One might reasonably assume that people who work in automotive design or engineering are automatically car guys and gals, but in our experience, that isn't always the case. The best way to tell isn't by looking at what they are working on – it's by looking at what they have parked in their own garages. And judging by Ford's annual internal Product Development Center Employee Truck & Car Show in Dearborn, the Blue Oval isn't just overrun with serious car nuts; the company's ranks not only have lots of respect for the fast and beautiful, they have a surprisingly deep appreciation for the off-the-wall, the misunderstood, the maligned and the orphaned.
While technically open to the entire company, Ford officials tell us this annual PDC show is primarily composed of designers' and engineers' vehicles, both present and retired. As one might reasonably expect, this year's crop of about 400 cars included a superabundance of Mustang models, but the thing that surprised us about the show was the sheer variety of vehicles displayed – both in era and manufacturer. Ford as a company was obviously well represented, but employees clearly maintain a love for all marques from all countries. Plenty of General Motors and Chrysler cars were parked on the lawn, along with small-volume oddities from companies like DKW, Citroën, Lancia, Triumph and so on. There were even a few bikes and farm implements on display. Condition ran the gamut, from low-mileage timewarp cars to rough and ready daily drivers, and we saw everything from barn finds to drag cars, hot rods and off-road rigs.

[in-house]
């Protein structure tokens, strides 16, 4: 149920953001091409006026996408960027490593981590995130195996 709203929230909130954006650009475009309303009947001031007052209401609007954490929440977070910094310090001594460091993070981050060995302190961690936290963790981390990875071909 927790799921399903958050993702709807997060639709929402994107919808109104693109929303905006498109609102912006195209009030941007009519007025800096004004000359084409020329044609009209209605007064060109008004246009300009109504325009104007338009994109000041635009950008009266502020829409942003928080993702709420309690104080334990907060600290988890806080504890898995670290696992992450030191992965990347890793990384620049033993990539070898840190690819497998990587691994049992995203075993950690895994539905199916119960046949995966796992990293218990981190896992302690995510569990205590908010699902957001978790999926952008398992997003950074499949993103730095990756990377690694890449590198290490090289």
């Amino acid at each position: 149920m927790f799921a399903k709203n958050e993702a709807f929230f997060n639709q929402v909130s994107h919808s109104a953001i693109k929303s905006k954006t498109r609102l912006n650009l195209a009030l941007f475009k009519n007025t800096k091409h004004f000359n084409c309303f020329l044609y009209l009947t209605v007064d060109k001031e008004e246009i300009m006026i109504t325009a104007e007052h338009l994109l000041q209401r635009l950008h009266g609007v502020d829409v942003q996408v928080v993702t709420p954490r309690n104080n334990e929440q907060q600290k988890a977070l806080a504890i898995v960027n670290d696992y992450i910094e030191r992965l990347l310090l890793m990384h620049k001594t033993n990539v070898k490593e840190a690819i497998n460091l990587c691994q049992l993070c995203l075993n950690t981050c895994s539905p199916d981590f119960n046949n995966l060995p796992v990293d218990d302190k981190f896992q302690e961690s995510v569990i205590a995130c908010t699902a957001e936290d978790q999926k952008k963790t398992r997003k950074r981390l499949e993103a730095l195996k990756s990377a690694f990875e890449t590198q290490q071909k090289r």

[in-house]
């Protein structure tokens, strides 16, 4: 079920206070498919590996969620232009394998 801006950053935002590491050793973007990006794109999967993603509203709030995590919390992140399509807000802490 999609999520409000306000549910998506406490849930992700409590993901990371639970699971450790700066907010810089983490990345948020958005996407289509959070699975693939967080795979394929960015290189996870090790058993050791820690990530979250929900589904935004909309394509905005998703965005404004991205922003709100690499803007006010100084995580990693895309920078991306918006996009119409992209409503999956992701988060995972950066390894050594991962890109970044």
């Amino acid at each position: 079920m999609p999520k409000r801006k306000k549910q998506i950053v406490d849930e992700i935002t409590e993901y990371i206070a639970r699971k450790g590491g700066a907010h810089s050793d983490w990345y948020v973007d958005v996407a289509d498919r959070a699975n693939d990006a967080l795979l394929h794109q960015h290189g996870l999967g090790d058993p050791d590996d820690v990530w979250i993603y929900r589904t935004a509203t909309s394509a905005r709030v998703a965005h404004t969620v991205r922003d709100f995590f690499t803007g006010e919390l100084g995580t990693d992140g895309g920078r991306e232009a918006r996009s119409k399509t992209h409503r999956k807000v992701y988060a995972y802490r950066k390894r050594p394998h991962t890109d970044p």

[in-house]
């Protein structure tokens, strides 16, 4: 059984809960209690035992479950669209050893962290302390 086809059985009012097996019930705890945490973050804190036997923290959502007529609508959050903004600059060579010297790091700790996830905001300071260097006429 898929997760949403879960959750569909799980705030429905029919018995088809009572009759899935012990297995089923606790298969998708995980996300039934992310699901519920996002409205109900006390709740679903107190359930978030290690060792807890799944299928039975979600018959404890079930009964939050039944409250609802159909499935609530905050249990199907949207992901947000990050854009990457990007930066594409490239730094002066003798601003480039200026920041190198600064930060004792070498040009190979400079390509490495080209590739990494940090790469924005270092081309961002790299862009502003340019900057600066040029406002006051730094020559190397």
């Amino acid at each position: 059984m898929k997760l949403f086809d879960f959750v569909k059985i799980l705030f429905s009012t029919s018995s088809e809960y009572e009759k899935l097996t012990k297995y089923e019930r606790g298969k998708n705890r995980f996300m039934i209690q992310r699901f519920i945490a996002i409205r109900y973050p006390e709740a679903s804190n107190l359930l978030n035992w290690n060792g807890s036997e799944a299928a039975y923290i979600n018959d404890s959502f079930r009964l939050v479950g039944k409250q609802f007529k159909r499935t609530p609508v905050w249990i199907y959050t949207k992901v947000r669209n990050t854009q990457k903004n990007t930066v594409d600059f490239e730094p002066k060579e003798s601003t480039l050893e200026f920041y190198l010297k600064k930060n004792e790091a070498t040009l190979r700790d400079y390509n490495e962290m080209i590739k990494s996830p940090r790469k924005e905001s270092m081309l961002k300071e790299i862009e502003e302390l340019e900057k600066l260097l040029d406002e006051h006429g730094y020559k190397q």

Friday's event was the show's 12th annual installment, and this year's featured class centered on station wagons, of which about 50 were included. Everything from real classic woody wagons to humdrum 1980s kinshleppers, disco-era barges and shooting brakes made the scene.
What were we most impressed by? An absence of trailers. While there were a few lurking around the show's periphery, it looked like the handful of vehicles that arrived on them weren't street legal. The vast majority of the cars and trucks on display weren't the sort of collectible that gets trailered to and from shows, only to be hermetically sealed and sparingly driven upon its return home. Owners told us over and over that they drove their cars to the show. That, as much as anything else we saw, is cause for celebration.